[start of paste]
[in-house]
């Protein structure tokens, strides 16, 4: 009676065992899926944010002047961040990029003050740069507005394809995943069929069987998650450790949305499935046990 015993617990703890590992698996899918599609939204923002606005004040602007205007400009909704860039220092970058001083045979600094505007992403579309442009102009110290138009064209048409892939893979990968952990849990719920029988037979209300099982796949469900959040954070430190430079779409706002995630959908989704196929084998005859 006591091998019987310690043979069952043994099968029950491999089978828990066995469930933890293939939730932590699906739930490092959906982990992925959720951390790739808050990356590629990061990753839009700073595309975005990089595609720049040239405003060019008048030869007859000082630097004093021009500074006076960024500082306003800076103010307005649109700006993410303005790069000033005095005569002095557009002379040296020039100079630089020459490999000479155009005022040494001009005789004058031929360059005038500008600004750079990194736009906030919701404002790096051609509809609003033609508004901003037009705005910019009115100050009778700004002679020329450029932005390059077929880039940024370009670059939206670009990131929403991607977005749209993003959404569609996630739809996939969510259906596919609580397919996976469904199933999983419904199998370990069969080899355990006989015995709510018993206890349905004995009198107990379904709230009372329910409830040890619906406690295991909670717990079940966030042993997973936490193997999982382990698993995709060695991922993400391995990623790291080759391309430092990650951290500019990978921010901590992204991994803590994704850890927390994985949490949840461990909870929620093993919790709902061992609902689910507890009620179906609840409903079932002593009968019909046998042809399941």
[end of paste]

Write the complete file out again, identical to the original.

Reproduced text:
[in-house]
């Protein structure tokens, strides 16, 4: 009676065992899926944010002047961040990029003050740069507005394809995943069929069987998650450790949305499935046990 015993617990703890590992698996899918599609939204923002606005004040602007205007400009909704860039220092970058001083045979600094505007992403579309442009102009110290138009064209048409892939893979990968952990849990719920029988037979209300099982796949469900959040954070430190430079779409706002995630959908989704196929084998005859 006591091998019987310690043979069952043994099968029950491999089978828990066995469930933890293939939730932590699906739930490092959906982990992925959720951390790739808050990356590629990061990753839009700073595309975005990089595609720049040239405003060019008048030869007859000082630097004093021009500074006076960024500082306003800076103010307005649109700006993410303005790069000033005095005569002095557009002379040296020039100079630089020459490999000479155009005022040494001009005789004058031929360059005038500008600004750079990194736009906030919701404002790096051609509809609003033609508004901003037009705005910019009115100050009778700004002679020329450029932005390059077929880039940024370009670059939206670009990131929403991607977005749209993003959404569609996630739809996939969510259906596919609580397919996976469904199933999983419904199998370990069969080899355990006989015995709510018993206890349905004995009198107990379904709230009372329910409830040890619906406690295991909670717990079940966030042993997973936490193997999982382990698993995709060695991922993400391995990623790291080759391309430092990650951290500019990978921010901590992204991994803590994704850890927390994985949490949840461990909870929620093993919790709902061992609902689910507890009620179906609840409903079932002593009968019909046998042809399941």